Every culture seams to have a dumpling of sorts. My paternal Grandmother was from Ukrainian descent. The unleavened dough wrapped around a potato filling we ate is called pierogi, (вареники). Although we also called it something else when I was young, but I can’t seem to find the spelling or meaning of the other name. Maybe something that was adapted as the family settled in Canada.

In any case, making the pierogi’s is a big deal, because we make a huge batch. It is not uncommon to process 15 pounds of potatoes. That makes 12 to 14 dozen, which is a good feed for the people it takes to make them, with a nice amount in the freezer.

If many hands are at the ready, the process is pretty quick. The filing is made earlier in the day. Basically mashed potatoes with cheese, bacon and onions. Then the dough is made and let to rest for a bit. 

pierogi_Dough

The glass for cutting the circles is ceremoniously selected. Since we had not made them in this particular kitchen before. Or you might forget which glass was used from the last time.

pierogi_Stuffing

Spoon potatoes onto the circle and stretch the dough out and around the filling, leaving a ring around the outer edge. Bring the ring together in a half moon shape.

pierogi_crimping

Pinch the edges carefully. Then cover the whole thing in floor and pinch the edges again.

pierogi_filled_discs

Place onto a flour lined cookie sheet. Then place in a boiling pot of water. Once the float back to the surface, they are cooked.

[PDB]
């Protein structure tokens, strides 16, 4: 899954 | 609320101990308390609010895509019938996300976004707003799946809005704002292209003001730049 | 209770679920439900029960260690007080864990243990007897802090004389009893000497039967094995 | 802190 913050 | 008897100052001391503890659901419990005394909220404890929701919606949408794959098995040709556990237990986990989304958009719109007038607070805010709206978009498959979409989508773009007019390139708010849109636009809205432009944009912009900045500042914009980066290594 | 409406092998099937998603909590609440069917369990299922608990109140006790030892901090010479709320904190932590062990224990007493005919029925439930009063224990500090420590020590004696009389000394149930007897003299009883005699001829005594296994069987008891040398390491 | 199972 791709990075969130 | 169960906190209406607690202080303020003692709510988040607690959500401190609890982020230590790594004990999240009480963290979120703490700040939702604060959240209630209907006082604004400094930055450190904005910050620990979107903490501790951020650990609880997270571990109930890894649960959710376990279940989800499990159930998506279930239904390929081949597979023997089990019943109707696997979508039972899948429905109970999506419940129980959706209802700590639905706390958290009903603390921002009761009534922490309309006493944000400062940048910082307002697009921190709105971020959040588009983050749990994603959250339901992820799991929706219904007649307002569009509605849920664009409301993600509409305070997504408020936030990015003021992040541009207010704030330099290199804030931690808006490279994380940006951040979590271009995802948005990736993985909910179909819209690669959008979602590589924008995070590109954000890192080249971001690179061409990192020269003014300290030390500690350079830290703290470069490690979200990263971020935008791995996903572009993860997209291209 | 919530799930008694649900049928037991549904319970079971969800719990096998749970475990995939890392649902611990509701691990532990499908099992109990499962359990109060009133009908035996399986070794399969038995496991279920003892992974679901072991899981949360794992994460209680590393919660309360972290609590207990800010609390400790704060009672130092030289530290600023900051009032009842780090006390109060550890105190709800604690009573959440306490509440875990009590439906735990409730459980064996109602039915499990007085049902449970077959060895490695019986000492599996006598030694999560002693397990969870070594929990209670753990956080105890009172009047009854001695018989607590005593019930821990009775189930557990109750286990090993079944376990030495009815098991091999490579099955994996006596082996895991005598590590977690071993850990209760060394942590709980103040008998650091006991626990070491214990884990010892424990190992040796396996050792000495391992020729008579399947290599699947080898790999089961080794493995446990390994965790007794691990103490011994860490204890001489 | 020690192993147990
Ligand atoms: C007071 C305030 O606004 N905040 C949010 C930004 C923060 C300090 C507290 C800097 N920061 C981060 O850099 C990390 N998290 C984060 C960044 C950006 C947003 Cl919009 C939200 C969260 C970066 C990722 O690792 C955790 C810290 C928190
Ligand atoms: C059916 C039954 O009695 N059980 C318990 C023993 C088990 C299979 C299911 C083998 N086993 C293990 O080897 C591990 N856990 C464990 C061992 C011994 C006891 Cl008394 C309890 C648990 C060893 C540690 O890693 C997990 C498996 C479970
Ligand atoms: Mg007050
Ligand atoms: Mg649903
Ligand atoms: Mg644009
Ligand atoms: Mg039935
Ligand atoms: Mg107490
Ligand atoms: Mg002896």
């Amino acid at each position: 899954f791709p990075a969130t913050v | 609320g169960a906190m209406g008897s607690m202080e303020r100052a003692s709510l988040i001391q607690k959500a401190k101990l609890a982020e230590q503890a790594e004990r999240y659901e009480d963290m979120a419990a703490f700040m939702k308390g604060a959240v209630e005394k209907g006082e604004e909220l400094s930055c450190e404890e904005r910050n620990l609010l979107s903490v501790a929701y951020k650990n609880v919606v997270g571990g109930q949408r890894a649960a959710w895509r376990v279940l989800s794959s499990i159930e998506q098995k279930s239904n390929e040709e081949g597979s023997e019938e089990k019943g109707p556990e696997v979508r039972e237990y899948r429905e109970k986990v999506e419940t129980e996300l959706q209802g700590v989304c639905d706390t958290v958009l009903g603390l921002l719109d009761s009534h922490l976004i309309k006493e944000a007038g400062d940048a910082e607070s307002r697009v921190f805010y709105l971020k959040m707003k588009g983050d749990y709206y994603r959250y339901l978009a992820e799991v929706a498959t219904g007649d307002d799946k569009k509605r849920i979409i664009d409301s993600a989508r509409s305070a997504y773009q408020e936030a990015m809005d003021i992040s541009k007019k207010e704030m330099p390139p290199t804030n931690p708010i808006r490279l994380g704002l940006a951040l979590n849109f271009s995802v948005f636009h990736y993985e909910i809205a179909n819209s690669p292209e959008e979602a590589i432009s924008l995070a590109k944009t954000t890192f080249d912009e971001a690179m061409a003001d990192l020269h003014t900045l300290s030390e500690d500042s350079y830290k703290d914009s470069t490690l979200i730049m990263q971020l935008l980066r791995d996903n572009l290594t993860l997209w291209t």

pierogi_boiled

Pour melted butter over the cooked dumplings. Then back onto a cookie sheet for cooling down and freezing. Or into a frying pan with more butter and onions. Brown on each side and serve.

pierogi_Cooling

In February, on Vancouver Island, it is not cold enough to pre-freeze the pierogi. We used to make these in Alberta when it is -20 degrees C, they start to freeze quite quickly at that temperature. 

We made it work. When our dinner guests arrived, the kitchen windows were all fogged up, (it was a big kitchen). That was always another sign that a big batch of pierogis were at hand.

Then we sat down to the feast of pierogis. Of course all the things that go with include:

  • sour cream
  • sauerkraut
  • dill pickles
  • pickled beets
  • relish
  • Ukrainian sausage
  • salad

It is not a light meal, it is a celebration. Particularly if you loose count of how many pierogi’s you ate….

I welcome:

Follow

Christine Westermark

Chief Creative enjoying life with family and friends. Wholeheartedly in loving relationships and developing amazing projects. Gratefully reading, writing and creating everyday!
Follow

Latest posts by Christine Westermark (see all)

A creative way to wrap potatoes
Tagged on:                 

2 thoughts on “A creative way to wrap potatoes

  • February 12, 2016 at 5:56 pm
    Permalink

    The Ukrainian word is pyrohy. You roll the r somehow. Perogie is German or Polish, I believe. But all the same thing.
    They were yummy, weren’t they?! Especially the blueberry ones! That was a first for me. Yeah, Hailey!

    Reply
  • August 2, 2017 at 11:59 am
    Permalink

    Hi blogger, i must say you have very interesting
    content here. Your page should go viral.
    You need initial traffic boost only. How to get it? Search for:
    Mertiso’s tips go viral

    Reply

Leave a Reply

Your email address will not be published. Required fields are marked *